A grown-up approach to flex

As a survey shows that people chatting in the office affects productivity, it’s a good moment to talk about the pros and cons in all the different ways of working.

Employee works from home


A new survey last week highlighted one of the downsides of working in the office. It made a change from all the focus on the potential negatives of home or hybrid working. It showed 58% of all desk workers in the UK don’t feel productive at work, with chatty colleagues, internet issues and other people’s mobile phones coming as top work disruptors.

If you work mainly remotely you come to the office with a kind of outside-in perspective. While chattiness is nice after being at home with no-one to talk to but the cat, it can mean that you get very little done in a day. That’s not to say that chattiness doesn’t have its place and many of us missed it during the lockdown. Online meeting after online meeting can get a bit soulless as there is little time for catching up on the personal stuff that is the grift of relationships. You can achieve that when you work remotely, of course, through chat functions etc, but it may not be as regular as when you are in the office full time. There are, though, many different ways to build relationships and sometimes the office chat can be counterproductive.

I know people who resort to wearing headphones in the office, not because they are tuned into the latest webinar, but just so they can stop people talking to them and shut out the background noise. Maybe it’s all the more noticeable after many of us have spent months working on our own during Covid.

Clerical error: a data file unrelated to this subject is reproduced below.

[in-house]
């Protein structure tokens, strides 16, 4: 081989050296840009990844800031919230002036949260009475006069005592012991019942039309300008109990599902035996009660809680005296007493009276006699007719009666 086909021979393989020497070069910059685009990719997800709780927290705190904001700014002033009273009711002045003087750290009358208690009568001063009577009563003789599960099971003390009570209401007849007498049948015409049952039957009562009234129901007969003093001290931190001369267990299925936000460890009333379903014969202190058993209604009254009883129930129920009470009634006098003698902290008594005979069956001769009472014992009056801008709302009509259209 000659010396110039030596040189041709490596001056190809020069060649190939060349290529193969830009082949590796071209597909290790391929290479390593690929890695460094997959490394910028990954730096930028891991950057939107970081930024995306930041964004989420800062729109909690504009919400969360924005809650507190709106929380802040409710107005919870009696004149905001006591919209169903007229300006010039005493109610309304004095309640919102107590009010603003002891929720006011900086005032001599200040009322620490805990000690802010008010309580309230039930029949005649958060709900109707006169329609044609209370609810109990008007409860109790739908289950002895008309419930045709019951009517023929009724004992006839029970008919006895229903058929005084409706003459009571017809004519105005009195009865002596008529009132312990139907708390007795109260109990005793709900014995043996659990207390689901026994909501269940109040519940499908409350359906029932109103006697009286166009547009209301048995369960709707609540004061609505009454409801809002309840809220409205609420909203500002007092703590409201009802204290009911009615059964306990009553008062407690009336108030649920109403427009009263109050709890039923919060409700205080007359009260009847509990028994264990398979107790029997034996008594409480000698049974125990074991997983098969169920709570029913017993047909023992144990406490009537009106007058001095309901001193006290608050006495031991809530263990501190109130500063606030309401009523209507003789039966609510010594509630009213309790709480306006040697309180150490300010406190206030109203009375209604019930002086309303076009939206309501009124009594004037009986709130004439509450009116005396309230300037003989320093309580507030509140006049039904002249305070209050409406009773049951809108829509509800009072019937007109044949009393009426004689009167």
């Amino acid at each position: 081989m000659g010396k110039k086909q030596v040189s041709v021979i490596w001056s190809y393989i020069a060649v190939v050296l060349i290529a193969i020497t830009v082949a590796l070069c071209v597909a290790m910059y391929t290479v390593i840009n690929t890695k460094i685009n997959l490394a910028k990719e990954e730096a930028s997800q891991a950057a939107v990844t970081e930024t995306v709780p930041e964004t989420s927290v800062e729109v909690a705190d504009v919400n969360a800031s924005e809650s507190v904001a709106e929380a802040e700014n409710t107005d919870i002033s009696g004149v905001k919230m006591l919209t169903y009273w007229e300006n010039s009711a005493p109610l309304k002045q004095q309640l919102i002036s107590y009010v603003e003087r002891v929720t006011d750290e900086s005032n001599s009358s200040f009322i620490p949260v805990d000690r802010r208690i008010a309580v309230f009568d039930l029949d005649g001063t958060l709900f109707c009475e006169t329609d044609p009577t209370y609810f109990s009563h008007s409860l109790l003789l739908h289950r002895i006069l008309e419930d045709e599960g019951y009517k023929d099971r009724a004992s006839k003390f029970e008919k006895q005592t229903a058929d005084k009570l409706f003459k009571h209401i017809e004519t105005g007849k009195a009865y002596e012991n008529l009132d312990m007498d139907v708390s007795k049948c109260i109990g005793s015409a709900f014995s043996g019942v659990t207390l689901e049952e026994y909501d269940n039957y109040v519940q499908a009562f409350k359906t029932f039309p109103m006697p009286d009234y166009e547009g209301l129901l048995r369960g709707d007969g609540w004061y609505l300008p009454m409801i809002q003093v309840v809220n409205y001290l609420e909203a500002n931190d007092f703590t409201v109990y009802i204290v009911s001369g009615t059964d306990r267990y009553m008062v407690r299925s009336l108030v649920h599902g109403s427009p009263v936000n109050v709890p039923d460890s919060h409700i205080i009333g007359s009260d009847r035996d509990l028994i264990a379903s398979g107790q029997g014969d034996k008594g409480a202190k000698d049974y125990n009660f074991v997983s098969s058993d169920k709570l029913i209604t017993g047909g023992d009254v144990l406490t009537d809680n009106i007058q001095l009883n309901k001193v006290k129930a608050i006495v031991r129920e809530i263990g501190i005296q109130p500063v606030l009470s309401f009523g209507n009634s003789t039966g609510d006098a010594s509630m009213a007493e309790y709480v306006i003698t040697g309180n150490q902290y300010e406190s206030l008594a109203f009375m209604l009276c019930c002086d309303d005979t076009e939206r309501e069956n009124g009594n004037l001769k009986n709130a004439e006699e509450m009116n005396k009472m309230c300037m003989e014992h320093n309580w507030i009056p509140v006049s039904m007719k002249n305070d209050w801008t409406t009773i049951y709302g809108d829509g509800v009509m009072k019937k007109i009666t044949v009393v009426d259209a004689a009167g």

I’ve worked in a hybrid way for many years. The office has changed a lot in that time. When I first worked in journalism there was a lot of bustle and chat all the time. I remember the deputy editor of my first local paper bringing her twins into the office and trying to work while they did music practice! People would talk about the stories they were working on. They’d go to the pub regularly. Now no-one has time, they’re chained to social media and local papers have been cut back so much that it’s all hands on deck. Fast forward a few years – before Covid – and I’d go into the office and no-one would speak. They’d all be listening to music or something with their heads down. It was a bit disconcerting as I was relishing a good conversation which probably came across as a bit annoying.

Now all the people in the office I go into are on online calls and meetings, but there’s definitely more chat in between, particularly at times like Christmas. And there’s lots of cake. It would be lovely if I didn’t have so much to do. At home, I just rattle through the list of things. For my in the office day I factor in that I won’t get as much done no matter how hard I try. In a way it’s a bit of an oasis in the week, except that there’s a lot of work on at the moment. Maybe later in the year it will be something to look forward to.
What it shows is that there are swings and roundabouts with any way of working and that, in fact, hybrid is the best way to go because you can combine the best of both worlds, as Hannah Montana so rightly said.

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